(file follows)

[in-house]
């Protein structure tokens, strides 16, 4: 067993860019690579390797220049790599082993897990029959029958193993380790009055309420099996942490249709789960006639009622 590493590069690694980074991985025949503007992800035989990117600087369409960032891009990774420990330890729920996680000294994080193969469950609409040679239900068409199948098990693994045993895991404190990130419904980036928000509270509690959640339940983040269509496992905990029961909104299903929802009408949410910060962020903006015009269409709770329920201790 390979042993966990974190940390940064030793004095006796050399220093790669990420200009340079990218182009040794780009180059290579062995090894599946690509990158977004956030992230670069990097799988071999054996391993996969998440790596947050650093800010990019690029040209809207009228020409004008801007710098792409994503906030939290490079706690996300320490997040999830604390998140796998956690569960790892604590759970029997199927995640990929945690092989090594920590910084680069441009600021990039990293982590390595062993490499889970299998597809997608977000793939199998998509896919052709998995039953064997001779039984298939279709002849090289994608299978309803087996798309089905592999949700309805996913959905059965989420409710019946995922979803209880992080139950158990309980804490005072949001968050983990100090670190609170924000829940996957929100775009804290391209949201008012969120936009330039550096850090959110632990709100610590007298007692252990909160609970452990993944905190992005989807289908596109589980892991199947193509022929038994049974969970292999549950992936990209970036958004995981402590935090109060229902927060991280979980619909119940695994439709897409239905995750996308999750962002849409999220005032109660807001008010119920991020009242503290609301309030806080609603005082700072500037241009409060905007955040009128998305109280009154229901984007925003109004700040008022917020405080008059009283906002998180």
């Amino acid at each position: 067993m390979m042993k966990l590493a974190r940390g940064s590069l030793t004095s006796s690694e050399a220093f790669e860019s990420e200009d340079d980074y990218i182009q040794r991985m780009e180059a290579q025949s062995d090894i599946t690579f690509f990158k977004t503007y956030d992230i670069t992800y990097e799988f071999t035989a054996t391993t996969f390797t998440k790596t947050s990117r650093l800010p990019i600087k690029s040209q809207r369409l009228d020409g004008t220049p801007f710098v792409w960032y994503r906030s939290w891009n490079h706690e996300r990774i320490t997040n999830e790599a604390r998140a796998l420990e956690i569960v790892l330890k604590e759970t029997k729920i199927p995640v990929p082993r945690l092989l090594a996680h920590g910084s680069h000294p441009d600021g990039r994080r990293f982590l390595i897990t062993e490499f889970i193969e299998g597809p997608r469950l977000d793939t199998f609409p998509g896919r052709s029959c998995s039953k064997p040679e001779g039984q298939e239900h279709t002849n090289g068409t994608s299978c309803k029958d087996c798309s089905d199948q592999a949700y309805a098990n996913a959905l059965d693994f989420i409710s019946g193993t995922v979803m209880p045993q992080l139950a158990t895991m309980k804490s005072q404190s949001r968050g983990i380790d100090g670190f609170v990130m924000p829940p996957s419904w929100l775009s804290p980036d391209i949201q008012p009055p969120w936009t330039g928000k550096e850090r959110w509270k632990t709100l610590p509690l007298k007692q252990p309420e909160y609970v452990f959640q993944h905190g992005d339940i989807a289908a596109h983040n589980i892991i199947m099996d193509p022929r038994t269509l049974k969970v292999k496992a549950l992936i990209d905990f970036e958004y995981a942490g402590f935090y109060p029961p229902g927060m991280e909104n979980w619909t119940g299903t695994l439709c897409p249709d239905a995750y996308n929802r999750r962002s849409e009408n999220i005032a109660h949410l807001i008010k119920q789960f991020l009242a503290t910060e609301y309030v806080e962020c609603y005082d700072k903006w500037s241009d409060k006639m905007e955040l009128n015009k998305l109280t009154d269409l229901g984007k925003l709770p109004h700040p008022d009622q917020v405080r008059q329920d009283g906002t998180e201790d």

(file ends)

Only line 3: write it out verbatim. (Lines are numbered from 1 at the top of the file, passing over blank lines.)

């Amino acid at each position: 067993m390979m042993k966990l590493a974190r940390g940064s590069l030793t004095s006796s690694e050399a220093f790669e860019s990420e200009d340079d980074y990218i182009q040794r991985m780009e180059a290579q025949s062995d090894i599946t690579f690509f990158k977004t503007y956030d992230i670069t992800y990097e799988f071999t035989a054996t391993t996969f390797t998440k790596t947050s990117r650093l800010p990019i600087k690029s040209q809207r369409l009228d020409g004008t220049p801007f710098v792409w960032y994503r906030s939290w891009n490079h706690e996300r990774i320490t997040n999830e790599a604390r998140a796998l420990e956690i569960v790892l330890k604590e759970t029997k729920i199927p995640v990929p082993r945690l092989l090594a996680h920590g910084s680069h000294p441009d600021g990039r994080r990293f982590l390595i897990t062993e490499f889970i193969e299998g597809p997608r469950l977000d793939t199998f609409p998509g896919r052709s029959c998995s039953k064997p040679e001779g039984q298939e239900h279709t002849n090289g068409t994608s299978c309803k029958d087996c798309s089905d199948q592999a949700y309805a098990n996913a959905l059965d693994f989420i409710s019946g193993t995922v979803m209880p045993q992080l139950a158990t895991m309980k804490s005072q404190s949001r968050g983990i380790d100090g670190f609170v990130m924000p829940p996957s419904w929100l775009s804290p980036d391209i949201q008012p009055p969120w936009t330039g928000k550096e850090r959110w509270k632990t709100l610590p509690l007298k007692q252990p309420e909160y609970v452990f959640q993944h905190g992005d339940i989807a289908a596109h983040n589980i892991i199947m099996d193509p022929r038994t269509l049974k969970v292999k496992a549950l992936i990209d905990f970036e958004y995981a942490g402590f935090y109060p029961p229902g927060m991280e909104n979980w619909t119940g299903t695994l439709c897409p249709d239905a995750y996308n929802r999750r962002s849409e009408n999220i005032a109660h949410l807001i008010k119920q789960f991020l009242a503290t910060e609301y309030v806080e962020c609603y005082d700072k903006w500037s241009d409060k006639m905007e955040l009128n015009k998305l109280t009154d269409l229901g984007k925003l709770p109004h700040p008022d009622q917020v405080r008059q329920d009283g906002t998180e201790d």